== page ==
5 Situations Where You Should Always Apologize

Owning up to your mistake and asking forgiveness is the right thing to do—especially if you do one of these.

By Sally Stich
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I think this is a fabulous article! Especially the places where it says what NOT to say in your (general) apology. So often someone gives what they think is the "perfect" apology, only to be told by the injured party that it wasn't "sincere." That's usually when they add the kind of ifs, ands, buts and other "justifications" that the article cautions against. This issue comes up, frequently in Mothers-in-Law Anonymous and other forums in the Community section (just click on Community at the very top or bottom of this page to check it out). Lack of a needed apology or a poorly-worded one can be a stumbling block it seems to repairing so many relationships.

I was also glad to see that one of the "must" apologies Ms. Stich included is that to a grandchild to whom you've broken a promise. Not only is this important, I feel, b/c you broke your word to someone but b/c, in my opinion, kids need consistency. Also b/c it sets an example - both of the importance of keeping promises and of taking responsibility if, sometimes, you can't. This is especially important if you're a closely involved grandparent but also, I believe, even if you're not. Granted, parents are the main influence in a child's life, unless, perhaps, the grandparents have custody of the grandkids. But, in my opinion, other trusted adults need to model good values, too.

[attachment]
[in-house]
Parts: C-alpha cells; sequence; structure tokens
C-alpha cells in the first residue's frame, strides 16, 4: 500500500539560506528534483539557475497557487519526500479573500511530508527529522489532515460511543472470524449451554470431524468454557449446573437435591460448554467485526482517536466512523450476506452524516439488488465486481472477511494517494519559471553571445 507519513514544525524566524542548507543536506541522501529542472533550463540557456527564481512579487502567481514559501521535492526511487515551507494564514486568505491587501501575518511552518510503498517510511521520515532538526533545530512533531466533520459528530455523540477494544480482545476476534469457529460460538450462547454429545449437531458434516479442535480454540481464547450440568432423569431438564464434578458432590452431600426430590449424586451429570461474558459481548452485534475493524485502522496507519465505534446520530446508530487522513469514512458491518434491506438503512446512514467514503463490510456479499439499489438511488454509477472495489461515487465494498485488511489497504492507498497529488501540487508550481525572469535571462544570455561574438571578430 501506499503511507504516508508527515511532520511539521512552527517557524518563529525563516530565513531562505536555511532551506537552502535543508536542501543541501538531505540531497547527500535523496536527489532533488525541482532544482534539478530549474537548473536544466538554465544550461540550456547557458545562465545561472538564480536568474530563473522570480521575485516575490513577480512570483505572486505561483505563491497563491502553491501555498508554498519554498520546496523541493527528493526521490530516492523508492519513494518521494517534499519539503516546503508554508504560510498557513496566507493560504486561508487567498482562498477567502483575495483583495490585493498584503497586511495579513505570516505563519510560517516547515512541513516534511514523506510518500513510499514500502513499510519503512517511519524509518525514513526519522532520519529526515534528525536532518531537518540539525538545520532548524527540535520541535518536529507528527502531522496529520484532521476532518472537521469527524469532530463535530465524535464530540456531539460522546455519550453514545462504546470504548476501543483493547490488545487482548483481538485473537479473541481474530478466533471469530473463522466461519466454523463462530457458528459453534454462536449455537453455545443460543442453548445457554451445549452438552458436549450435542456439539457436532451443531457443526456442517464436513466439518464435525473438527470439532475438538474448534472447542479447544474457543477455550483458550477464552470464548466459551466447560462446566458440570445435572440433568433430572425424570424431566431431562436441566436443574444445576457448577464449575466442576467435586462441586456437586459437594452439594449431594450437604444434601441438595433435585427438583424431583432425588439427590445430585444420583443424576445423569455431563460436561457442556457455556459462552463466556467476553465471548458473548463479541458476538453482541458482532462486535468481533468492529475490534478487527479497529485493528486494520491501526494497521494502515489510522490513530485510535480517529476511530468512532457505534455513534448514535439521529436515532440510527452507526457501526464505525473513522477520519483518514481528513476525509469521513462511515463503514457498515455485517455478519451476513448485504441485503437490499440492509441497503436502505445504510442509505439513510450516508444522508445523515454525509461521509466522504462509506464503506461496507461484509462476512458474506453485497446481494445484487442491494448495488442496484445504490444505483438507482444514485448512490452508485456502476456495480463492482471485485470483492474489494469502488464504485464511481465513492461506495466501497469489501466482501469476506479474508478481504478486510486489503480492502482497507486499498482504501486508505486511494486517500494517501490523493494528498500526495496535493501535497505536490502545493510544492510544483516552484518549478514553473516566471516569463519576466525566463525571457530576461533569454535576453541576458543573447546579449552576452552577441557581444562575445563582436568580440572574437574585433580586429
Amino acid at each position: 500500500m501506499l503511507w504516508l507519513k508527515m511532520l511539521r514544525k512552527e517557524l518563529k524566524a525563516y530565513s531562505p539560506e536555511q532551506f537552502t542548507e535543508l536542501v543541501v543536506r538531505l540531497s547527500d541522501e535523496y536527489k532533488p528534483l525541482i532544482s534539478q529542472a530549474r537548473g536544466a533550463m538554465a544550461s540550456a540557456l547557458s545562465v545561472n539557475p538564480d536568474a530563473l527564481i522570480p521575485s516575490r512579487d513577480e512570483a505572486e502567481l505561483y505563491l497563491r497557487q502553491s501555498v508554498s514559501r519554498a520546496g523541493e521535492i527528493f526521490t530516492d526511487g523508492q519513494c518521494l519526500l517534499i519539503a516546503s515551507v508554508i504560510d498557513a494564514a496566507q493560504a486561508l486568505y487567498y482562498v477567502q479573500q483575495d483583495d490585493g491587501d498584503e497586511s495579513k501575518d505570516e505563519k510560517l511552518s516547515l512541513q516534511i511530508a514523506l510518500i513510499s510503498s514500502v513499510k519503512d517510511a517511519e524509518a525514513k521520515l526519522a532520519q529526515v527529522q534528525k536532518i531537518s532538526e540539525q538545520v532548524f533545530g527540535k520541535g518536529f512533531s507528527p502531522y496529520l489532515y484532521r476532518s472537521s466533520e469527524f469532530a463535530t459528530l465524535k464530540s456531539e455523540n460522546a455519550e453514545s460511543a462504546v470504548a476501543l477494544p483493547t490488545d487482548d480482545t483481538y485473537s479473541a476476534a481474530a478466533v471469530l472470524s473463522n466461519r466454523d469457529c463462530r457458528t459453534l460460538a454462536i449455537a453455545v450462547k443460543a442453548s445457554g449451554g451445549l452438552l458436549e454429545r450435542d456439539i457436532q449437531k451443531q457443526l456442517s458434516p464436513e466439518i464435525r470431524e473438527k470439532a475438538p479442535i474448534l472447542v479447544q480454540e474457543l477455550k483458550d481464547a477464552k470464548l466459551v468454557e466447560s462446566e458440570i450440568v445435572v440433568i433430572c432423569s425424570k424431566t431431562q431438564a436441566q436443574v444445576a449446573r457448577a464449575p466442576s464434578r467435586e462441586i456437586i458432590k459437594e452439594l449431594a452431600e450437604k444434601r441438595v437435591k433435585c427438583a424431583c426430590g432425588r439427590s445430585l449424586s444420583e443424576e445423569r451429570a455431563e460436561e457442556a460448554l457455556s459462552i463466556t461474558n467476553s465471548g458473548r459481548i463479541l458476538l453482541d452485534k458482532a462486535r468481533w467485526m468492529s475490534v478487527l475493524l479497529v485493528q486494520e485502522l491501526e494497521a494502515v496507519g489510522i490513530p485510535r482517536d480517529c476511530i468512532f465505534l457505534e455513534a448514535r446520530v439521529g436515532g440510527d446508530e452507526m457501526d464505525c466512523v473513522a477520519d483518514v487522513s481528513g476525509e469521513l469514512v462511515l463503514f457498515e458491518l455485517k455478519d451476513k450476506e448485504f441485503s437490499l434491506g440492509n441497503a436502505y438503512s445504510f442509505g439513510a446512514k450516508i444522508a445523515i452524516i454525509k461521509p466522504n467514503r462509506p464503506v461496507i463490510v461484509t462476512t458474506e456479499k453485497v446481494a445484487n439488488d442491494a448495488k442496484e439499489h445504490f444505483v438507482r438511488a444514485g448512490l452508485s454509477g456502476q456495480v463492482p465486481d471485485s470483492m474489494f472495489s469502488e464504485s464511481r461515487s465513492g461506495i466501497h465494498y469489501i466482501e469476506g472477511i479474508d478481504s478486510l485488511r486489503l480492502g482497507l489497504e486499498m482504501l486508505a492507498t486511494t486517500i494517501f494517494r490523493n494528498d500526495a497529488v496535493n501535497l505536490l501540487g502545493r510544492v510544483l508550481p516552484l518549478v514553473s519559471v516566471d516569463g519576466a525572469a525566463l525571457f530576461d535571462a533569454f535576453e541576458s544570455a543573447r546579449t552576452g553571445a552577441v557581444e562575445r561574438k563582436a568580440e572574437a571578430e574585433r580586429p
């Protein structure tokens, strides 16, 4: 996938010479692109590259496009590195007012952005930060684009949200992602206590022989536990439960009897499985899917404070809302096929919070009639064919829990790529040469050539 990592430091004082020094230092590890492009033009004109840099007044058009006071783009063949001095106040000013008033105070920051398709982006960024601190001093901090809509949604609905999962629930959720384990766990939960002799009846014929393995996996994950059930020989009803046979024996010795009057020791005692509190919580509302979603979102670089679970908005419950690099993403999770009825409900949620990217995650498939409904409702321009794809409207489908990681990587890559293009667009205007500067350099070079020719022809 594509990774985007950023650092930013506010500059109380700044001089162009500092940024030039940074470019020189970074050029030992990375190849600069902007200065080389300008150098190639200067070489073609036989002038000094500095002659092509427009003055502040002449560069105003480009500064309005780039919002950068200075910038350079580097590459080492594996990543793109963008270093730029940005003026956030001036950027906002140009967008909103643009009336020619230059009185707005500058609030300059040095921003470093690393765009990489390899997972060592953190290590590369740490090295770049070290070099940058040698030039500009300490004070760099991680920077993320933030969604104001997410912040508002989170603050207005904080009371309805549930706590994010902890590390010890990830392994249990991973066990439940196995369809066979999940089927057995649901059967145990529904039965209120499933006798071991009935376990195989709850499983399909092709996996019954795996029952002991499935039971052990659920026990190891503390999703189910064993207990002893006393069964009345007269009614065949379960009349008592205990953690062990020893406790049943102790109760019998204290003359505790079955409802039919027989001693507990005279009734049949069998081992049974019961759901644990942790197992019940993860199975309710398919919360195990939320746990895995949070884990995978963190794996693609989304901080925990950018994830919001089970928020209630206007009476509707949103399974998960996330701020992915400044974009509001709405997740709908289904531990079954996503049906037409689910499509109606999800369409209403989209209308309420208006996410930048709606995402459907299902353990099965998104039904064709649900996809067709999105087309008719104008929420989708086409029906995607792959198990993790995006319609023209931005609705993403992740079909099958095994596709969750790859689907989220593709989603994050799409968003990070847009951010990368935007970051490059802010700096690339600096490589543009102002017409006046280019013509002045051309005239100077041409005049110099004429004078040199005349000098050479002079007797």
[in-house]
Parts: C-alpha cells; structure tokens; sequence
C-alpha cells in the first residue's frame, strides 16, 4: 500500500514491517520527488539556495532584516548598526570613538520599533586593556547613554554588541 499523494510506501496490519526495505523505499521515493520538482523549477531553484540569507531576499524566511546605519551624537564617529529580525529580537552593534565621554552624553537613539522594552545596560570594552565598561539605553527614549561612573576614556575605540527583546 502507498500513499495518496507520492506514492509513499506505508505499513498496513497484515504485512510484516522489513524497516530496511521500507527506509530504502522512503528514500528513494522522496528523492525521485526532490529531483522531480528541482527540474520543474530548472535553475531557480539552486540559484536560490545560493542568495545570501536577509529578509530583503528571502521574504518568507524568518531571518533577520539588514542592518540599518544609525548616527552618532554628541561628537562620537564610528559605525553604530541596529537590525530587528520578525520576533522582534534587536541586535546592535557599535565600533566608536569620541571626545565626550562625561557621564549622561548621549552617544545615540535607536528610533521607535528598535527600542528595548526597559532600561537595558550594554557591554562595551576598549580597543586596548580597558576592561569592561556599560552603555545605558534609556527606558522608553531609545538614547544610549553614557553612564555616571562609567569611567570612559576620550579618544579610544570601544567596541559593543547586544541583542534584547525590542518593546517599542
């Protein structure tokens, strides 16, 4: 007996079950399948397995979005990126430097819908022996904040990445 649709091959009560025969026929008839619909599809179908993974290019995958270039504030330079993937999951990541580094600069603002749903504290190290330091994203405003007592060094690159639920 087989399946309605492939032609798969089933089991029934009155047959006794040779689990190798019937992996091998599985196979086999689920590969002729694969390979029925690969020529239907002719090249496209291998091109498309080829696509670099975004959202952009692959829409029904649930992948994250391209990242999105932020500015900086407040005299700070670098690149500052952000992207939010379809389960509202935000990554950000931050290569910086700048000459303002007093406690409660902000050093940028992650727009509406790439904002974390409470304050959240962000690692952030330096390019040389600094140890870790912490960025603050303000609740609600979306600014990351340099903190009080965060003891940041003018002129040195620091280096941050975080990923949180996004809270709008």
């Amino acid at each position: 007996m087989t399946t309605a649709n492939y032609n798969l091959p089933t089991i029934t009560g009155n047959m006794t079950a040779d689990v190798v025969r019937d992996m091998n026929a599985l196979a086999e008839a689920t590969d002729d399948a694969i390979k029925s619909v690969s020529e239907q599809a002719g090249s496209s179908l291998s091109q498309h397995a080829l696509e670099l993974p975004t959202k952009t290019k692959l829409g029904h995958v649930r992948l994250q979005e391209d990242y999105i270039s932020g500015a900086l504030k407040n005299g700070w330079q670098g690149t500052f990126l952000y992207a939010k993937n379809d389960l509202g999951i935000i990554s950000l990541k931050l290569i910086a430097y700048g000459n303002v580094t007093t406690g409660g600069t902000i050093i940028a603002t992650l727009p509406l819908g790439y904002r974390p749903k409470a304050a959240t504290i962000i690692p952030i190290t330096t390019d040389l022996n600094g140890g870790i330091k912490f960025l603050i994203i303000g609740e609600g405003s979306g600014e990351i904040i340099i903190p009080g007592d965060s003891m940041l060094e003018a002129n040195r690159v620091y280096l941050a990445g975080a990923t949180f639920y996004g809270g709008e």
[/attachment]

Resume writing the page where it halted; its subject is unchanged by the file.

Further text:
By the way, if you're the frequent or fulltime caregiver for your grandchildren, one of the groups in the Community was specifically created for you - Grandparents Caring for Grandkids. Whether you're raising your grands, helping to raise them or watching them often or for long hours, while the parents work, etc., you may want to check this forum out. Same if your the caregiver for other relative kids. Or if you are a former or soon-to-be caregiver on this level. (All others are welcome, as well, but the main focus of the group is the concerns of GP/relative caregivers.)

rosered135 on 2013-11-26 08:38:36

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